I am interested in the study of planets that orbit around stars other than our sun, aka exoplanets. As part of NASA's Kepler Space Mission and the California Planet Search team, I work to characterize the size, mass, density and composition of the exoplanets discovered that are the most like the Earth. Our team accomplishes this by combining photometric measurements of stars' brightness collected by Kepler with radial velocity measurements of individual stars collected with the Keck Telescope and HIRES spectrometer located on the top of Mauna Kea on the Big Island of Hawai'i. The overarching goal of my research is to try to find planets that most resemble the Earth in their size, compotion, and distance from their host star.
I am also interested in stellar activity, specifically measured by the spectral features produced in the chromospheres of stars. By studying these features, we can improve our radial velocity measurement precision, and uncover patterns in other stars that are similar to the different stellar activity cycles that we observe in the sun. Stellar activity on timescales of days, months, and years can be used to determine the rotation period, and timescale of stellar activity cycles.
My collaboraters include Geoff Marcy, Andrew Howard, Erik Petigura, Lauren Weiss, Lea Hirsch, BJ Fulton, and Evan Sinukoff.
In my free time I enjoy reading about both science and science fiction, and promoting Astronomy to the public. I also enjoying playing soccer, cycling and traveling.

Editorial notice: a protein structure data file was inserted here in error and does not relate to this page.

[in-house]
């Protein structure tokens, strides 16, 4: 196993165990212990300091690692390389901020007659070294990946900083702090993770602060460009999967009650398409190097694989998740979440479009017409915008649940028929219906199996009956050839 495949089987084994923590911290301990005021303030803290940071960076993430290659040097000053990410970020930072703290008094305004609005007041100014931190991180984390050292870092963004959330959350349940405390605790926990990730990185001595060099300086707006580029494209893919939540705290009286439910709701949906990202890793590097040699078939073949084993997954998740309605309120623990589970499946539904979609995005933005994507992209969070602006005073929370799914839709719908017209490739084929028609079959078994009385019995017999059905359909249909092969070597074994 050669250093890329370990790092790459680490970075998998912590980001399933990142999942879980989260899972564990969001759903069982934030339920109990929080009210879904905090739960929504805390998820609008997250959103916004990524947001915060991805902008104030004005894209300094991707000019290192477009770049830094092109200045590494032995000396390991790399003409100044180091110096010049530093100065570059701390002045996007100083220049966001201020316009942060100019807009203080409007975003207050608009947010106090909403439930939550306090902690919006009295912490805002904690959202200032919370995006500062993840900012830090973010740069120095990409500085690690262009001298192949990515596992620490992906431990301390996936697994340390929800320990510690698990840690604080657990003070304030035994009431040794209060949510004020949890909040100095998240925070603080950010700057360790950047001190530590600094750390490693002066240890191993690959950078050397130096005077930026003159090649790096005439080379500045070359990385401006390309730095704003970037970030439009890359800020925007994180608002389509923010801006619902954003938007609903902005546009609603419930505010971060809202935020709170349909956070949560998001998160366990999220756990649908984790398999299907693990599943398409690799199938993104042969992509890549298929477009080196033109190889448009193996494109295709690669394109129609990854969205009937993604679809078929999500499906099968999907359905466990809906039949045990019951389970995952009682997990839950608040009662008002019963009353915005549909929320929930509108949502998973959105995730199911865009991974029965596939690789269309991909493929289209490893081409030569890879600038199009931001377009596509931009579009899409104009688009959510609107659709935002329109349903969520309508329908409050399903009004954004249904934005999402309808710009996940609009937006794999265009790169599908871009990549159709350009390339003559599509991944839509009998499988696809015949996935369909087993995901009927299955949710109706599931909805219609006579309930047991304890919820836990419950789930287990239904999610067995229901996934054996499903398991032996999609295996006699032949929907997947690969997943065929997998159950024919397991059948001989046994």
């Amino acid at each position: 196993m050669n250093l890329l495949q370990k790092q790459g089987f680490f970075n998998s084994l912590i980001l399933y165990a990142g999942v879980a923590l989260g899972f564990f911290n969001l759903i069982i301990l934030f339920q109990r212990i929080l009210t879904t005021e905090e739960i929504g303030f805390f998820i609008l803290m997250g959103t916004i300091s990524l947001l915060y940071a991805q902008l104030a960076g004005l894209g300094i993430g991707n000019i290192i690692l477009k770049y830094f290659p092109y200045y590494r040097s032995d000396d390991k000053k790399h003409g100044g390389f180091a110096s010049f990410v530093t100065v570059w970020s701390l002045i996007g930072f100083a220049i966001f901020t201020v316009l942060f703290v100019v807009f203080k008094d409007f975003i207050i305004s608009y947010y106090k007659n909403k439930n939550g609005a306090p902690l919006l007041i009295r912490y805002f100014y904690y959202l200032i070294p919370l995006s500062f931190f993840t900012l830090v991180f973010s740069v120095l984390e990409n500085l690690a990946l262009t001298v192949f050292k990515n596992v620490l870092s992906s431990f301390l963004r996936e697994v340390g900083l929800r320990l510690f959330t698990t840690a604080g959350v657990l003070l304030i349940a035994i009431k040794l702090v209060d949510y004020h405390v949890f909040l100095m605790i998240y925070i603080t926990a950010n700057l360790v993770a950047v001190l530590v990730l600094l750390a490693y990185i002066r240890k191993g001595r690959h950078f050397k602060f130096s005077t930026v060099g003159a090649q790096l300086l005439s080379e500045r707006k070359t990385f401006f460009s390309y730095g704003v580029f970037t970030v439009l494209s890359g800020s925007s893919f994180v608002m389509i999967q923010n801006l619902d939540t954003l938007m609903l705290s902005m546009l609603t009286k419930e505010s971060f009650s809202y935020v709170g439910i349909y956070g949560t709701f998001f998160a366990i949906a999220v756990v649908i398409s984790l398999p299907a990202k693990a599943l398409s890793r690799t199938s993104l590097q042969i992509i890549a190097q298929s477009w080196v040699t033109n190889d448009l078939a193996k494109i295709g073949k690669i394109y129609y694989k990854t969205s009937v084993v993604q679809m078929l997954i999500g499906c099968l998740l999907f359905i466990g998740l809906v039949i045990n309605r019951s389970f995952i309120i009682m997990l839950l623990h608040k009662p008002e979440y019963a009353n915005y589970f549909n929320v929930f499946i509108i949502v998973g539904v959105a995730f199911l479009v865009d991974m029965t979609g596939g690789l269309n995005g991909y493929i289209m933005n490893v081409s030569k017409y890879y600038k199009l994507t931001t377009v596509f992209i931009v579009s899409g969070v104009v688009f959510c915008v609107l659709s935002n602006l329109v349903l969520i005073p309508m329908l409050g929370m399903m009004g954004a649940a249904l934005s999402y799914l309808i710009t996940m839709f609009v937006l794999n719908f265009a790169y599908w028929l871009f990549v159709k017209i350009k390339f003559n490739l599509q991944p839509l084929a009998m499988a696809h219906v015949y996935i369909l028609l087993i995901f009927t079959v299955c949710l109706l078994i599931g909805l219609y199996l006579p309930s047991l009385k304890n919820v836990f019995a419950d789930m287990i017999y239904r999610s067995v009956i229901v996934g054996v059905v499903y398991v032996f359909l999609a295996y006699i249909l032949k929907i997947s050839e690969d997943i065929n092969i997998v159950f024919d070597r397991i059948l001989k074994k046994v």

I was born and raised under the dark skies of Butte Montana. My interest in Astronomy began when I was shown Saturn through a telescope by Lloyd Magnuson, my middle school science teacher. After meandering through interest in different sciences, I landed at the Physics and Astronomy Department at San Francisco State University in San Francisco, California. There I collected both and undergraduate and Master's Degree working with Dr. Debra Fischer, focusing my research on exoplanet detection and stellar activity measurements. After graduation, I began with working at UC Berkeley on the, then recently launched, Kepler Space Mission operated out of NASA Ames Research Center. While the Kepler Space Telescope has ended its primary mission, it is still working with the new moniker K2, and there is still much work to be done.
Lead: Andrew Siemion
The Breakthrough Listen Initiative, sponsored by the Breakthrough Prize Foundation, is the most powerful, comprehensive and intensive scientific search ever undertaken for signs of intelligent life beyond Earth. The project is using the Green Bank radio telescope in West Virginia, the Parkes Telescope in Australia and the MeerKat Array in South Africa to search for radio transmissions from advanced civilizations. In addition, the Automated Planet Finder at Lick Observatory is being used to search for optical laser transmissions from other technological civilizations. Additional partnerships with other international facilities, including FAST (China) and the Jodrell Bank Observatory (UK), extend the program’s observational reach.
The Automated Planet Finder (APF) is a robotic 2.4-meter optical telescope stationed at Lick Observatory designed to assist with the search for extrasolar planets. The APF operates by targeting preprogrammed stars and observing them nightly over the course of several months in efforts to detect stellar motion and locate habitable planets.